Title: Striving and Stumbling in the Name of Allah. Neo-Sunnis and Neo-Shi'ites in a Belgian Context
Authors: Lechkar, Iman
Issue Date: 19-Apr-2012
Abstract: The aim of this dissertation is to critically engage with existing academic literature on conversion and through an anthropological study of two cases of Islam-related conversion, contribute both theoretically and ethnographically to the anthropology of conversion. The two main questions this work addresses are the following: 1. How can we understand Islam-related conversion in a Belgian secular context? 2. How can we understand religious transformations that constitute the refashioning of the selfand which meaning is attributed to this religious change?The conventional conversion paradigm is characterized by a sociological and psychological bias. While psychologists underscore the importance of crisis, sociologists develop models that consign converts into categories which result in the homogenization of converts, rather than the disclosure of the complex trajectories of converts. It is Rambo (1993) who suggests that conversion could only be understood by open- ended process. This dissertation introduces the literature on conversion and then critically engages with four assumptions that I outline in Chapter 4 and interrogate in the third part of the dissertation. The first interrogation draws on the persistent duality of reason and emotion, and thus, on the duality of intellectual versus relational conversion. While conversion, based on the former disposition, is understood to be more autonomous, modern, and more authentic; conversion based on emotion and relationality isviewed as influenced, anachronistic and less authentic. By revisiting the notion of affect (Spinoza’s affectus), I argue that emotion and reason are mutually implied. Neo-Sunnis and Neo-Shi‛ites are affected by contentment. This titillation is grounded in a positive idea of how the affecting body experiences life. While this idea is embedded in valuessuch as generosity, hospitality, strong family and social ties among Neo- Sunnis, Neo-Shi‛ites are affected positively through the idea of studiousness, seriousness, and a high social status epitomizing the affecting body.The second interrogation aims to reconceptualise transformations. Studies on conversion have focused on the radical change dimension of conversion (Travisano 1970; Heirich 1977 and Rambo 1993). This dissertation also acknowledges changes but instead of stating whether change is radical or not, it aims to examine how change is constituted. The second interrogation also links transformations to Spinoza’s power to act (potentia agendi) and Mahmood’s (2005) understanding of agency. Bodily and spiritual transformations imply an active engagement of the self, in order to make the self. I outline how different subjects discipline themselves in diverse ways to attain, religiously and morally, a greater perfection.The third interrogation tackles the delineated conversion bias that reduces conversion to a process that starts at specific point A and stops at a delineated point B. The process knows two normative forms: a ‘Pauline’ or ‘processual’ model of conversion. While the first indicates a short duration of conversion grounded in emotion, the latter implies a long duration, grounded in reason. This dissertation undoes this duality, observing both the Pauline and the processual modality that are both constituted by reason and emotion, by affect. This topic focuses on the ongoing nature of conversion after becomingSunni or Shi‛a. Both Neo-Sunnis and Neo-Shi‛ites indicate an open-ended conversion process because of their efforts that go beyond assimilation into the new community. In search for greater perfection, both Neo-Sunnis and Neo-Shi‛ites engage in the creation of new aesthetic formations that are different than the communities they initially convert to.The final interrogation deals with the presumption that converts enter an ideal world, free of any worry, or in William James’ words: “the convert… becomes unified and consciously right, superior and happy” (James 1902:189). I expound on the challenges and stumbles on the road to perfection. These challenges are located both within the self aswithin the broader social context. I bring together Spinoza’s decrease of power to act (potentia agendi) with de Certeau’s (1984) notion of ‘anti-discipline’, Ewing’s ‘illusion of wholeness’ (1990) and Schielke’s (2009) notion of ‘ambivalences’ showing that both Neo-Sunni and Neo-Shi‛ites are: ‘just human beings’ that are also confronted with stumbleswhich hamper their striving to attain a greater religious and moral perfection.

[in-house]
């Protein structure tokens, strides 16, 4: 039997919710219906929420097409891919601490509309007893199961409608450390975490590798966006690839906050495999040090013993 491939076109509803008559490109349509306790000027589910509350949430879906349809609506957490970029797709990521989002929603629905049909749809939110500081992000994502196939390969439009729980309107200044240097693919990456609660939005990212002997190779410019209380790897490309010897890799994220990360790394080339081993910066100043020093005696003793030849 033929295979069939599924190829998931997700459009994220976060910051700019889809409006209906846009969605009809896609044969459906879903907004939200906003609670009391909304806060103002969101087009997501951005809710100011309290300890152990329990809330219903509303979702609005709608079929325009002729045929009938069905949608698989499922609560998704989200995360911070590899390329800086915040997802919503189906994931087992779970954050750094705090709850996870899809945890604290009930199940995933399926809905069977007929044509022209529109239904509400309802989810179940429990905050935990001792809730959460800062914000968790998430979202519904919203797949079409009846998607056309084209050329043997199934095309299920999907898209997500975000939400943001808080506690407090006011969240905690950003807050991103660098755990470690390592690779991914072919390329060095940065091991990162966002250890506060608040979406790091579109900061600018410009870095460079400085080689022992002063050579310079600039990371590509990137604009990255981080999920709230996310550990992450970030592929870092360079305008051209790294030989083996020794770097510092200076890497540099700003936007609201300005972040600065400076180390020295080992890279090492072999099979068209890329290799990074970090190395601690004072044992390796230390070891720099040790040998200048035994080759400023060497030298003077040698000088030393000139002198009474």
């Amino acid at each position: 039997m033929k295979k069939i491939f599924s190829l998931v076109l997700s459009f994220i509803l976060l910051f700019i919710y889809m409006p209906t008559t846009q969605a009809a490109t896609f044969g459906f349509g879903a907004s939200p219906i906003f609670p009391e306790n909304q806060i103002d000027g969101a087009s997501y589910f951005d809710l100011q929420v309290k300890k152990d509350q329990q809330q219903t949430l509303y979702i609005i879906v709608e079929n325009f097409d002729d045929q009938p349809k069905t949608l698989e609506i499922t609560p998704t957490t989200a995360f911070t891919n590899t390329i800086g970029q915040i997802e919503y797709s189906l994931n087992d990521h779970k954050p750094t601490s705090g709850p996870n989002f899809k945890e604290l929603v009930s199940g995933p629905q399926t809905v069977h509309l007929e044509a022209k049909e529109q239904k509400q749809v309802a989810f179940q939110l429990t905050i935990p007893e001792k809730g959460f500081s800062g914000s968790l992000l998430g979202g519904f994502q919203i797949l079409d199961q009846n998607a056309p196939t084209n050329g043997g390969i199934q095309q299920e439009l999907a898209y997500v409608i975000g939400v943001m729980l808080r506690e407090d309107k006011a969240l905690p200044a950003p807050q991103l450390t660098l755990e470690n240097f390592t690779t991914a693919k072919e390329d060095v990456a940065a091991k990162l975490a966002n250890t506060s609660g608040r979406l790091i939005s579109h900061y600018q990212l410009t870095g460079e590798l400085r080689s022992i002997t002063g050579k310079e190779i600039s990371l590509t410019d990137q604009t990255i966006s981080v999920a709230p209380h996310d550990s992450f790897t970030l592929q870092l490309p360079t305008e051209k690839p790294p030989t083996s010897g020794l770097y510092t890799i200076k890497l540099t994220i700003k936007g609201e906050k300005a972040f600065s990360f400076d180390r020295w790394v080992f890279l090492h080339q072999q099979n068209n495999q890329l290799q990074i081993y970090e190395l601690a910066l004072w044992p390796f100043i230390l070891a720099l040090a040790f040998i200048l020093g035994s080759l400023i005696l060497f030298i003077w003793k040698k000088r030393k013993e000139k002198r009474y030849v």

Publication status: published
KU Leuven publication type: TH
Appears in Collections:Interculturalism, Migration and Minorities Research Centre
Odisee General

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